June 18 - 21: Juneteenth Festival Of The Carolinas 2009

As The Board Of Directors Of The Juneteenth Festival Of The Carolinas Inc prepares for it's 12th annual celebration we invite your participation. It is our belief that your involvement will be a statement to the ideals of our nation which essentially read "liberty and justice for all". The concept of Juneteenth transcends all socio-economic & political delineations. Juneteenth is about respect for humanity and the universal rights to freedom.

June 18 - 21, 2009
Independence Park
E. 7th St & Hawthorne Ln

Charlotte, NC

For schedule & more info see:
Juneteeth Festival Of The Carolinas

History from Wikipedia:

Though the Emancipation Proclamation had been issued on September 22, 1862, with an effective date of January 1, 1863, it had minimal immediate effect on most slaves’ day-to-day lives, particularly in Texas, which was almost entirely under Confederate control. Juneteenth commemorates June 19, 1865, the day Union General Gordon Granger and 2,000 federal troops arrived in Galveston, Texas, to take possession of the state and enforce the emancipation of its slaves. Legend has it while standing on the balcony of Galveston’s Ashton Villa, Granger read the contents of “General Order No. 3”:
The people of Texas are informed that, in accordance with a proclamation from the Executive of the United States, all slaves are free. This involves an absolute equality of personal rights and rights of property between former masters and slaves, and the connection heretofore existing between them becomes that between employer and hired labor. The freedmen are advised to remain quietly at their present homes and work for wages. They are informed that they will not be allowed to collect at military posts and that they will not be supported in idleness either there or elsewhere.[10]
That day has since become known as Juneteenth, a name derived from a portmanteau of the words June and nineteenth.

Former slaves in Galveston rejoiced in the streets with jubilant celebrations. Juneteenth celebrations began in Texas the following year.[10] Across many parts of Texas, freed people pooled their funds to purchase land specifically for their communities’ increasingly large Juneteenth gatherings — including Houston’s Emancipation Park, Mexia’s Booker T. Washington Park, and Emancipation Park in Austin.[10] Juneteenth celebrations include a wide range of festivities, such as parades, street fairs, cookouts, or park parties and include such things as music and dancing or even contests of physical strength and intellect. Baseball and other popular American games may also be played.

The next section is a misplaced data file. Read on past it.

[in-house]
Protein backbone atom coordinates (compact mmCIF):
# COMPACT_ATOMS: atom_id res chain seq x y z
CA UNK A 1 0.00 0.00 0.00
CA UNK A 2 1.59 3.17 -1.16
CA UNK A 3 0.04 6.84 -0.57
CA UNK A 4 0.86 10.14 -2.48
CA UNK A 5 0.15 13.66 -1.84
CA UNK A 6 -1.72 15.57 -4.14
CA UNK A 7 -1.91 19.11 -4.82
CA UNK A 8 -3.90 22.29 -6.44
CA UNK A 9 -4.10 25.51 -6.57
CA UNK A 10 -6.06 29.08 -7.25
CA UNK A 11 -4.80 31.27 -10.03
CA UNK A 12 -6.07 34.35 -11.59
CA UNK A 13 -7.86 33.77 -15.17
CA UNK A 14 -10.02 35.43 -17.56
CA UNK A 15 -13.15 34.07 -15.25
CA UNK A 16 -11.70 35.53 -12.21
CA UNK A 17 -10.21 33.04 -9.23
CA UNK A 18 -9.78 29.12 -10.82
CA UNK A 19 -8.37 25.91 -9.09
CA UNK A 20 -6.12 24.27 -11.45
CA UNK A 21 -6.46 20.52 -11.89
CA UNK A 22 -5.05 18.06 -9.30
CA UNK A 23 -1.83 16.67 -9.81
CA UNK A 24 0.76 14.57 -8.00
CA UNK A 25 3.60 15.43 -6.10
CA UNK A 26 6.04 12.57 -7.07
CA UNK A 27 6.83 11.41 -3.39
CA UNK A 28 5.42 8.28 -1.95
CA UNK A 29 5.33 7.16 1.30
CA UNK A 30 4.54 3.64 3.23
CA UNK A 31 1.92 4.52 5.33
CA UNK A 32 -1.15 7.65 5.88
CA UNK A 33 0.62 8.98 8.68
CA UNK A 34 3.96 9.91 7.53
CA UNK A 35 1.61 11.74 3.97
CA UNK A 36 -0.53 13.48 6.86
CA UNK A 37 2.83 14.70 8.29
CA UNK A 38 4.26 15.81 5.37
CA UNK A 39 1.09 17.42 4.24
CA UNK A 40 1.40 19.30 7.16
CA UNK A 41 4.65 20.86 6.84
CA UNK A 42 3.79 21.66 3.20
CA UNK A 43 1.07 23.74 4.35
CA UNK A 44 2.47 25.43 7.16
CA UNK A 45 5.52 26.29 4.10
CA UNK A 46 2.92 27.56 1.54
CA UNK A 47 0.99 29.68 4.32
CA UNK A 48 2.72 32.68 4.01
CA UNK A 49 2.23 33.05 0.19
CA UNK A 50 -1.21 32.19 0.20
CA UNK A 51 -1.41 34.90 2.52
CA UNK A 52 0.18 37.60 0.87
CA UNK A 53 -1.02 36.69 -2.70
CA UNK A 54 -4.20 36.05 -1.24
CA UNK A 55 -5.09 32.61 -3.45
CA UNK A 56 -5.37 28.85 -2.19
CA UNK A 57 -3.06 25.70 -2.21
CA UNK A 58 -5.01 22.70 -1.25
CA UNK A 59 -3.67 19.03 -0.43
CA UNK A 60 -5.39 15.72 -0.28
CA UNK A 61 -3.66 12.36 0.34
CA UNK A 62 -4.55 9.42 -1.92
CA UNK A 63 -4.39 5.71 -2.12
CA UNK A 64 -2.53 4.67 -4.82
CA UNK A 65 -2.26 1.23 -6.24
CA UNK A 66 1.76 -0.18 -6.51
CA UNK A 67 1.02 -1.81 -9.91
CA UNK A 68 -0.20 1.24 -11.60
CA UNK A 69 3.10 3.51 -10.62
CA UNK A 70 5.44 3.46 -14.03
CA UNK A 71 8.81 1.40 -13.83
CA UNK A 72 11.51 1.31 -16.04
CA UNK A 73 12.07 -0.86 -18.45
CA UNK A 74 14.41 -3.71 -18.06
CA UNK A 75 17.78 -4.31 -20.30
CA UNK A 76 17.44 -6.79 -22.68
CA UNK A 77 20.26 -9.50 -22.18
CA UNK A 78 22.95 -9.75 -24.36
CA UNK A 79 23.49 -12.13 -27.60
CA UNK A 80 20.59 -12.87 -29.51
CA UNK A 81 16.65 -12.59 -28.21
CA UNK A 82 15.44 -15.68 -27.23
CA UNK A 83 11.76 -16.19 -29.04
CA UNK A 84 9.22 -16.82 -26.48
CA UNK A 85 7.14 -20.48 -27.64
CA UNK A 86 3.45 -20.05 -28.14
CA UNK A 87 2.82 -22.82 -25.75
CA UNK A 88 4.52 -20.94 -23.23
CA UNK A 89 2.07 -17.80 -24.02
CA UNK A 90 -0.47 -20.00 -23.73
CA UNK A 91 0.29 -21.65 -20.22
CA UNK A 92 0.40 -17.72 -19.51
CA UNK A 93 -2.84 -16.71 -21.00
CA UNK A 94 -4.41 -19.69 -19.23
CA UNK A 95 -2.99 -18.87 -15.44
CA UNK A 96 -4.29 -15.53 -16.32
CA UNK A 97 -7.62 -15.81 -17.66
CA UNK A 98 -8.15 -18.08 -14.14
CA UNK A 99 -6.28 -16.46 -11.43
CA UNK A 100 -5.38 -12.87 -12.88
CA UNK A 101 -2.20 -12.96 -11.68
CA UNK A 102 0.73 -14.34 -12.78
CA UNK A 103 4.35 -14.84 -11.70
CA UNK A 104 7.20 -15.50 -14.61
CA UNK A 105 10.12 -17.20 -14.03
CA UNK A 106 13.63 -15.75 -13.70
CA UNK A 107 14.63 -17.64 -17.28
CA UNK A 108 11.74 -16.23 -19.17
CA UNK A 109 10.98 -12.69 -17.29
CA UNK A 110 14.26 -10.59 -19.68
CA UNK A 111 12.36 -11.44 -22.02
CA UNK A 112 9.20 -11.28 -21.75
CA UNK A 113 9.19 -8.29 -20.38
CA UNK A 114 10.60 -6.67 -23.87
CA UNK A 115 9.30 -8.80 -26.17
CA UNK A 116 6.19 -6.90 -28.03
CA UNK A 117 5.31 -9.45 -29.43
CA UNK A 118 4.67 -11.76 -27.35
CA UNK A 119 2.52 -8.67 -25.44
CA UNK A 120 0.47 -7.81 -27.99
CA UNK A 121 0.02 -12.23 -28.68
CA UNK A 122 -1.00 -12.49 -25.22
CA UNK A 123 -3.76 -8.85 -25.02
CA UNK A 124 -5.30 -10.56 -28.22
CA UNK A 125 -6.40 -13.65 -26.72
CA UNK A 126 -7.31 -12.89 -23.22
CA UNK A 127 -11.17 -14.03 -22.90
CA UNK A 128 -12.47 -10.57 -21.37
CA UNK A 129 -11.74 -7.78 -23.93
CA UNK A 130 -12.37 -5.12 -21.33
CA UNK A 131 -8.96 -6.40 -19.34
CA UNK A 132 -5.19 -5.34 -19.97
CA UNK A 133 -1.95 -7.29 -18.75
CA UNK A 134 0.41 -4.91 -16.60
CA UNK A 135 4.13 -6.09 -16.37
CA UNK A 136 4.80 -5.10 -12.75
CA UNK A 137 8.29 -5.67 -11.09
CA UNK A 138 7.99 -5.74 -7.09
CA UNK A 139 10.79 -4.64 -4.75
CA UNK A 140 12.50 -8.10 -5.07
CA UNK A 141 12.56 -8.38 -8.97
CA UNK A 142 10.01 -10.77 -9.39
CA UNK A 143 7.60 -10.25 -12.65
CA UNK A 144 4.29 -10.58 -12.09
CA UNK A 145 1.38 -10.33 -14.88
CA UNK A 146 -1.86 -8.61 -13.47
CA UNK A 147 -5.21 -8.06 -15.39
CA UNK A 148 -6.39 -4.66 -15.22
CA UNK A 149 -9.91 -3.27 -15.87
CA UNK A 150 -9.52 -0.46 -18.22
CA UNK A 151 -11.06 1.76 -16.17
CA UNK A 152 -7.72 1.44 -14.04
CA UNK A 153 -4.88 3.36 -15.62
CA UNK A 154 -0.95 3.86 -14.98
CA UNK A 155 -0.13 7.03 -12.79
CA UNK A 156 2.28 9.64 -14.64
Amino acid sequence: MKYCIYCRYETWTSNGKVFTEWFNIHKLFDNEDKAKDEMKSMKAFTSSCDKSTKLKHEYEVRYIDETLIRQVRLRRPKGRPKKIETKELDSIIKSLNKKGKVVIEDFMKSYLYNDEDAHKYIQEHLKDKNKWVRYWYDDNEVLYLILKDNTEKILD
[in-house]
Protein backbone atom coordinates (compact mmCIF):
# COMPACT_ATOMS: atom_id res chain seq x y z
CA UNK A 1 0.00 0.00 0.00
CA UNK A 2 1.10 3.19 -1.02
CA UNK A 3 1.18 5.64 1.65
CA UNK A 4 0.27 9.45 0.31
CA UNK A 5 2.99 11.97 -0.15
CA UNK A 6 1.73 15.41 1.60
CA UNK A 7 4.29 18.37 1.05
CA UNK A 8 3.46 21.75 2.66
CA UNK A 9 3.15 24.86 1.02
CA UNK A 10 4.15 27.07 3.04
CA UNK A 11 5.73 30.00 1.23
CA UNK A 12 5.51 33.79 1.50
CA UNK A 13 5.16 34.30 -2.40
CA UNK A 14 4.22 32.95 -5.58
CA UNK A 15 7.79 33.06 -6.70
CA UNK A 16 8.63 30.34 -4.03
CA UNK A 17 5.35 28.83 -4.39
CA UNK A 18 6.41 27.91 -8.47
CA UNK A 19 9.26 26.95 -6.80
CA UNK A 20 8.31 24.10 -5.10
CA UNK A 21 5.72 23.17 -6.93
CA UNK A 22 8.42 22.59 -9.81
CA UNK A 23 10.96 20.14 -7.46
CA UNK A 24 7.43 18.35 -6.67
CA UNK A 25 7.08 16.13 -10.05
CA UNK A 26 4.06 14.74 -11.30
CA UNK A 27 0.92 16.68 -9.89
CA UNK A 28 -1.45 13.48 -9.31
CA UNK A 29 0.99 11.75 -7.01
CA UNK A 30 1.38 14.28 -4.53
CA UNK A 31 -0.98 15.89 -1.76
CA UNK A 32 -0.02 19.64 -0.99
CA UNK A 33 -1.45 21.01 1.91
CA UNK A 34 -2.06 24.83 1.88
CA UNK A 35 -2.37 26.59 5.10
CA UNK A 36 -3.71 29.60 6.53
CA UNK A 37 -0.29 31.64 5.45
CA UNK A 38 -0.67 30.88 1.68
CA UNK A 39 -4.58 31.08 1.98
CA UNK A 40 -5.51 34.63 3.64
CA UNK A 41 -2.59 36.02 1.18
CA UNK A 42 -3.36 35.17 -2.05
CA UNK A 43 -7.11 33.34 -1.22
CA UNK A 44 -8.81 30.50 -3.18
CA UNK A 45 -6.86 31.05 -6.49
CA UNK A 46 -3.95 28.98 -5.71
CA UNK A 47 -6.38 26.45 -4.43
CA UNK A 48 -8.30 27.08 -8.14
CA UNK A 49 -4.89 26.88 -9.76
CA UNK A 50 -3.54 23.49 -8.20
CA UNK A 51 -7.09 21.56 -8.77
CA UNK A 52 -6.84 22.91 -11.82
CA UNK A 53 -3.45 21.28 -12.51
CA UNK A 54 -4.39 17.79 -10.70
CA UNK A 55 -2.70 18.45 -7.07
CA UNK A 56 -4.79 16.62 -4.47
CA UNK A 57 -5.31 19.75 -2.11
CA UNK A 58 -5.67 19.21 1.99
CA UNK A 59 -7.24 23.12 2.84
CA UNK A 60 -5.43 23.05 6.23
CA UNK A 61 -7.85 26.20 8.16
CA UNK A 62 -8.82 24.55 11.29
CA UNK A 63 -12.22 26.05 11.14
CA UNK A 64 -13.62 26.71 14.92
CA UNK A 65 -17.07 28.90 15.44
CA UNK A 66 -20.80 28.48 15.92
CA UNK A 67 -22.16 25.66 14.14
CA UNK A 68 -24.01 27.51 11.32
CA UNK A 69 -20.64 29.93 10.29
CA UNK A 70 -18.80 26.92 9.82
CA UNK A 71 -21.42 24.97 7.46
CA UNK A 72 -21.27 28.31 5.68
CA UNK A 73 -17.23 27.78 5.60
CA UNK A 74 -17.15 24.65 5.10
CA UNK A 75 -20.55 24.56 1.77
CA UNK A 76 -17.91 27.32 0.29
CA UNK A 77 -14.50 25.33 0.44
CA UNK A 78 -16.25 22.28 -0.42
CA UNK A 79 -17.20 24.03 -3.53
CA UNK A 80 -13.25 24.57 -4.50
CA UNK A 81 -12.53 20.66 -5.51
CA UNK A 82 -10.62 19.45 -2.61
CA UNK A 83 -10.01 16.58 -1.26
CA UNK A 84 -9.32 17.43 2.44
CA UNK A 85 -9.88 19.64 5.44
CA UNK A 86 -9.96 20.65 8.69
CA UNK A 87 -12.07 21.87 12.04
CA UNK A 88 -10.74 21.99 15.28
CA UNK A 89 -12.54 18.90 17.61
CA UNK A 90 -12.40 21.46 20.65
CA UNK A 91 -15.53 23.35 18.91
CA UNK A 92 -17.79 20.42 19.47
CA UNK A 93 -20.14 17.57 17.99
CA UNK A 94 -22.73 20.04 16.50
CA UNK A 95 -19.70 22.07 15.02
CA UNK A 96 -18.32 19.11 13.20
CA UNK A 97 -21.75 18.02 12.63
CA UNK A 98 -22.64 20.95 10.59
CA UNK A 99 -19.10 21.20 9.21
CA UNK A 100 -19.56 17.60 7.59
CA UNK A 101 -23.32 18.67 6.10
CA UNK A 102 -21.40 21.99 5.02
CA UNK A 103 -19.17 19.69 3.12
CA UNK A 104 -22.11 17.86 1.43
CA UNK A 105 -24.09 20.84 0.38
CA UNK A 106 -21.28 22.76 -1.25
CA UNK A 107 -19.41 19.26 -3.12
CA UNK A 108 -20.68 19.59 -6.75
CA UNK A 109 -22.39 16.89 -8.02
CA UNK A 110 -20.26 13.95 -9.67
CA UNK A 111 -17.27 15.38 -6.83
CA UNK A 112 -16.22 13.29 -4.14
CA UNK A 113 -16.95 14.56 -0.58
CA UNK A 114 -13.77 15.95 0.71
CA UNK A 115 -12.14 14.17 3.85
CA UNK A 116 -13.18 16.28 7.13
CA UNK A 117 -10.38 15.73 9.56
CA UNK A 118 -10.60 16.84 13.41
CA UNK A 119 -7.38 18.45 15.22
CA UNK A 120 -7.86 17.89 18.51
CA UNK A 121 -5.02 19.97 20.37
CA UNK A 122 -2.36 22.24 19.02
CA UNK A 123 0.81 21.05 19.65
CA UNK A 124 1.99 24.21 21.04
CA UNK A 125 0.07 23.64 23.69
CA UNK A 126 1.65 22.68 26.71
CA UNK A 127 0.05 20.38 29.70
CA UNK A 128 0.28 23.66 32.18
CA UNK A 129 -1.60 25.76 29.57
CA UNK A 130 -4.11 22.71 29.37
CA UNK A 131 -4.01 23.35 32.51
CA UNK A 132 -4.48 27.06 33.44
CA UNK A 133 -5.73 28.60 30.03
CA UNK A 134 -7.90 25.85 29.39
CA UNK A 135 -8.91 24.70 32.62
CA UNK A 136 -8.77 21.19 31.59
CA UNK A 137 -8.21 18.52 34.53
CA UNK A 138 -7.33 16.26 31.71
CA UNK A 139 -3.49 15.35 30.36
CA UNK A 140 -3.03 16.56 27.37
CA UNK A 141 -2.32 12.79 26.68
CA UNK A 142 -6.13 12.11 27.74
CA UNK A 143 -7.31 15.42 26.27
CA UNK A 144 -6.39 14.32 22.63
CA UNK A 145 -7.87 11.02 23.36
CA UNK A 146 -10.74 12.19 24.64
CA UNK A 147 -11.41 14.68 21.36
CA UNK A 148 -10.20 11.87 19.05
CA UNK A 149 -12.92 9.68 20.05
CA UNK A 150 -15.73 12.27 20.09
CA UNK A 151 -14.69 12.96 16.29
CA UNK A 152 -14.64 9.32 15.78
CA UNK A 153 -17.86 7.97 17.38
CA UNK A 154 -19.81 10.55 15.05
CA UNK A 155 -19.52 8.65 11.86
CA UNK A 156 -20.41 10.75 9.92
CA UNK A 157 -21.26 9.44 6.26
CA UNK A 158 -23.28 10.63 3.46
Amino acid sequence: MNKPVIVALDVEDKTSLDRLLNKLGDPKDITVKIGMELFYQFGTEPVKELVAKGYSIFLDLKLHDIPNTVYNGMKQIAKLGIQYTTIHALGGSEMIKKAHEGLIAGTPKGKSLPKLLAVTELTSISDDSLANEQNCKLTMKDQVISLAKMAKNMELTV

Observation from Wikipedia:

The holiday originated in Galveston, Texas; for more than a century, the state of Texas was the primary home of Juneteenth celebrations. However, one small community in Arkansas (Wilmar) boasts that its celebration, called "June Dinner" has been consistently observed and celebrated, except for one year, since approximately 1870.[citation needed] Since 1980, Juneteenth has been an official state holiday in Texas. It is considered a "partial staffing holiday" meaning that state offices do not close but some employees will be using a floating holiday to take the day off.[3] Twelve other states list it as an official holiday, including Arkansas, New York, Massachusetts, Connecticut, and Alaska. In California, Governor Schwarzenegger proclaimed June 19 "Juneteenth" on June 19, 2005,[4][5] however, some of these states, such as Connecticut, do not consider it a legal holiday and do not close government offices in observance of the occasion.[6] Its informal observance has spread to some other states, with a few celebrations even taking place in other countries.[7] [5]

As of May 2009, 31 states[1] and the District of Columbia have recognized Juneteenth as either a state holiday or state holiday observance; these include Alaska,[5] Arkansas, California,[5] Colorado, Connecticut,[5] Delaware, Florida, Idaho, Illinois, Iowa, Kansas,[2] Kentucky, Louisiana, Massachusetts, Michigan, [8] Missouri, New Jersey,[5] New Mexico, New York,[5] North Carolina, Oklahoma, Oregon, Tennessee, Texas,[1] Vermont,[1] Virginia, Washington, and Wyoming.[9]

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